Despite their name, heat-seeking missiles actually seek a characteristic infrared light given off by hot objects. Though invisible to the human eye, tiny detectors inside the missiles can detect this infrared light and use it for guidance.
To ensure the safety of aircraft, infrared countermeasure (IRCM) systems are used to confuse or blind the detectors. These systems require a high-power light source that can emit light at the correct wavelength. While various existing light sources may be able to succeed in disrupting the detectors, most are based on technology that is both bulky and expensive. Therefore, only a few military aircraft are now protected by IRCM systems. Developing a compact and inexpensive infrared light source will allow for widespread use of IRCMs, but it has proven to be a significant technical challenge.
A new type of diode laser, called the quantum cascade laser (QCL), may eventually change this situation. Diode lasers are inherently compact and suitable for mass-production, which has led to their widespread and low-cost use in everyday products, including CD and DVD players.
The Center for Quantum Devices (CQD) at Northwestern University, led by Manijeh Razeghi, Walter P. Murphy Professor of Electrical and Computer Engineering, has recently made great strides in laser design, material growth and laser fabrication that have greatly increased the output power and power conversion efficiency of QCLs. The center has now demonstrated individual lasers emitting at wavelengths of 3.8 and 4 microns, capable of up to 1.6 watts of continuous output power at cryogenic temperatures. These lasers have a threshold current density of less than 400 A/cm2 and a power conversion efficiency of 10 percent.
With further development, the researchers at CQD hope to use laser arrays to achieve a continuous output of 10 watts or more. At this wavelength and power level, the lasers could be extremely useful for aircraft protection.
Another significant breakthrough is the ability to operate these 3.8 and 4 micron lasers at room temperature. Room temperature continuous-wave operation has been demonstrated from the same devices with up to 150 milliwatts of output power. This room temperature development makes the lasers attractive for other applications, including early detection of toxic industrial chemicals, explosives and chemical warfare agents.
Megan Fellman | EurekAlert!
APEX takes a glimpse into the heart of darkness
25.05.2018 | Max-Planck-Institut für Radioastronomie
First chip-scale broadband optical system that can sense molecules in the mid-IR
24.05.2018 | Columbia University School of Engineering and Applied Science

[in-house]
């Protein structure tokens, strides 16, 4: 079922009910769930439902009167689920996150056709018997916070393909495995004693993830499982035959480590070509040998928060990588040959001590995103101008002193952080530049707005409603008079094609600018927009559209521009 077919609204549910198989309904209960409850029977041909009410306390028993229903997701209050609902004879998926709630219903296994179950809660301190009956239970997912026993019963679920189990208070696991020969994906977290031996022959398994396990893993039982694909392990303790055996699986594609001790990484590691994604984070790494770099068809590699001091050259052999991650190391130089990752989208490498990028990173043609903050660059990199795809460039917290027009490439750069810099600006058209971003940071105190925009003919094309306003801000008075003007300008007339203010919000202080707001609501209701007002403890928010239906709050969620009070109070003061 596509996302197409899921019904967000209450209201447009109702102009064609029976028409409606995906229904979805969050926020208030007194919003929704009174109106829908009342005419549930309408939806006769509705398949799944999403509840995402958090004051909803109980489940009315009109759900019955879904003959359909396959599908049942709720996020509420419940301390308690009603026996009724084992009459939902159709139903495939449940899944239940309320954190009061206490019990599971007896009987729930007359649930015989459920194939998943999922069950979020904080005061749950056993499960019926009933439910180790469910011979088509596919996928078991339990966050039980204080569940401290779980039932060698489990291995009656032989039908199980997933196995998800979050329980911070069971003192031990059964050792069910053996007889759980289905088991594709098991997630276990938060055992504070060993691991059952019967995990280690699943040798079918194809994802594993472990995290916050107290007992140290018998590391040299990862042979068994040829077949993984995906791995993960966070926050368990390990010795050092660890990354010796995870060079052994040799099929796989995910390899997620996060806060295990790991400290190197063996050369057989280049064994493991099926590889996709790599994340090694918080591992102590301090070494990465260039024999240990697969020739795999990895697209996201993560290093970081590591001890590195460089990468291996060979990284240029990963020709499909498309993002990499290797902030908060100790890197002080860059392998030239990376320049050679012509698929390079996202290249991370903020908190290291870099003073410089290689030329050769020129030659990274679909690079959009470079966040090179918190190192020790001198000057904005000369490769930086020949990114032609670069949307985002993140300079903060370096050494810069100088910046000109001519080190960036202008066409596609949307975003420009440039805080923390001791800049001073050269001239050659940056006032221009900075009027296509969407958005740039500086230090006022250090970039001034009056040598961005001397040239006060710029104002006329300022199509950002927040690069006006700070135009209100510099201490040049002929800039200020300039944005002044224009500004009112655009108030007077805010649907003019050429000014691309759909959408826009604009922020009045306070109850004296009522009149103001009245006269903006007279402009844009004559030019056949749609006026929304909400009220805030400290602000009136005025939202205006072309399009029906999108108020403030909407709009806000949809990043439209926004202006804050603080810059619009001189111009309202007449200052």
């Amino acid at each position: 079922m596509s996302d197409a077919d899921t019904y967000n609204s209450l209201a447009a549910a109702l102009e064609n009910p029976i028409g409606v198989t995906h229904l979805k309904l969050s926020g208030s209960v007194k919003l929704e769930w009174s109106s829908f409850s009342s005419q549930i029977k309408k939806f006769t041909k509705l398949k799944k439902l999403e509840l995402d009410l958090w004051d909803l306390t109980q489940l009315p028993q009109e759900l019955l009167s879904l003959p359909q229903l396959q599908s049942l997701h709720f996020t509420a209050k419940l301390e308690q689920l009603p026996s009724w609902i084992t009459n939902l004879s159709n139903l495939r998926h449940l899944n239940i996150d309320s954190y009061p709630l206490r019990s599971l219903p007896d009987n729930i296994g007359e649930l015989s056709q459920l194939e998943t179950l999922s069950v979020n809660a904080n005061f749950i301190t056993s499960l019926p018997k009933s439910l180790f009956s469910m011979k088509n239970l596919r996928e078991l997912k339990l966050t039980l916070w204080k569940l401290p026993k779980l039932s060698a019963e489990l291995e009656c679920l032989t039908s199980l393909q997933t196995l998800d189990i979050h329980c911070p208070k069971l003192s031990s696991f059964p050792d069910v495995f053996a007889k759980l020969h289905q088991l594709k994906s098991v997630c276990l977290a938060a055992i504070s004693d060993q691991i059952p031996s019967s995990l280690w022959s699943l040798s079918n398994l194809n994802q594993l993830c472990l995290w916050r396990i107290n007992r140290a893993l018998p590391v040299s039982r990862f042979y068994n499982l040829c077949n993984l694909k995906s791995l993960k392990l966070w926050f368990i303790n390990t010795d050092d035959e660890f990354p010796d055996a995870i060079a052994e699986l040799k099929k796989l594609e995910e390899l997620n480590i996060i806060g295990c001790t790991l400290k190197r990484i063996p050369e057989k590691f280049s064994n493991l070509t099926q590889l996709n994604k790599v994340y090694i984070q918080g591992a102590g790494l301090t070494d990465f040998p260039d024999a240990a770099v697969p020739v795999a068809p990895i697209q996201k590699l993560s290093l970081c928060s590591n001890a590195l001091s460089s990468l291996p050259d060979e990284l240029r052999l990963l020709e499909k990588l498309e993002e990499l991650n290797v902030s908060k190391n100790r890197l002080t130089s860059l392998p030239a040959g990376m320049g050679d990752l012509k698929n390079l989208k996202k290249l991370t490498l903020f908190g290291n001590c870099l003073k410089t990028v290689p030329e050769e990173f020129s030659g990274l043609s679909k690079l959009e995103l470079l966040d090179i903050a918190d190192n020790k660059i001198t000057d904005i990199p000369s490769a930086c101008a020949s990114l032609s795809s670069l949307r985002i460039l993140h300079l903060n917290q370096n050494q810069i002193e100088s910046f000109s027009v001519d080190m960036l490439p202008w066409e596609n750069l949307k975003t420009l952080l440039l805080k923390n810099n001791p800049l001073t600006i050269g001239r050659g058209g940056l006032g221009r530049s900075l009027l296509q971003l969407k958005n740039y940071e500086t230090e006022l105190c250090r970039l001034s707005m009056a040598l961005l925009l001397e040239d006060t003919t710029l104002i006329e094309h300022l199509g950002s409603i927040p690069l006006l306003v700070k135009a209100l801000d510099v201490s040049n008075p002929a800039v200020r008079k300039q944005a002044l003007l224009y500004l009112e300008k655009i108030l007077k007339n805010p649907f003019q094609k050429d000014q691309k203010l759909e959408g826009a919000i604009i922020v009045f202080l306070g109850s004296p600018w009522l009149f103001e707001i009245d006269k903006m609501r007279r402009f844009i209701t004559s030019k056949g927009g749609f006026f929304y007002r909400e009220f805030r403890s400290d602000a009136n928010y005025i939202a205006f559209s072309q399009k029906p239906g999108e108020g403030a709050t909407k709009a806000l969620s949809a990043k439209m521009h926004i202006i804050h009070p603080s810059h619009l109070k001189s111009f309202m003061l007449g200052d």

The more electronics steer, accelerate and brake cars, the more important it is to protect them against cyber-attacks. That is why 15 partners from industry and academia will work together over the next three years on new approaches to IT security in self-driving cars. The joint project goes by the name Security For Connected, Autonomous Cars (SecForCARs) and has funding of €7.2 million from the German Federal Ministry of Education and Research. Infineon is leading the project.
Vehicles already offer diverse communication interfaces and more and more automated functions, such as distance and lane-keeping assist systems. At the same...
A research team led by physicists at the Technical University of Munich (TUM) has developed molecular nanoswitches that can be toggled between two structurally different states using an applied voltage. They can serve as the basis for a pioneering class of devices that could replace silicon-based components with organic molecules.
The development of new electronic technologies drives the incessant reduction of functional component sizes. In the context of an international collaborative...
At the LASYS 2018, from June 5th to 7th, the Laser Zentrum Hannover e.V. (LZH) will be showcasing processes for the laser material processing of tomorrow in hall 4 at stand 4E75. With blown bomb shells the LZH will present first results of a research project on civil security.
At this year's LASYS, the LZH will exhibit light-based processes such as cutting, welding, ablation and structuring as well as additive manufacturing for...
There are videos on the internet that can make one marvel at technology. For example, a smartphone is casually bent around the arm or a thin-film display is rolled in all directions and with almost every diameter. From the user's point of view, this looks fantastic. From a professional point of view, however, the question arises: Is that already possible?
At Display Week 2018, scientists from the Fraunhofer Institute for Applied Polymer Research IAP will be demonstrating today’s technological possibilities and...
So-called quantum many-body scars allow quantum systems to stay out of equilibrium much longer, explaining experiment | Study published in Nature Physics
Recently, researchers from Harvard and MIT succeeded in trapping a record 53 atoms and individually controlling their quantum state, realizing what is called a...
25.05.2018 | Event News
02.05.2018 | Event News
13.04.2018 | Event News
25.05.2018 | Event News
25.05.2018 | Machine Engineering
25.05.2018 | Life Sciences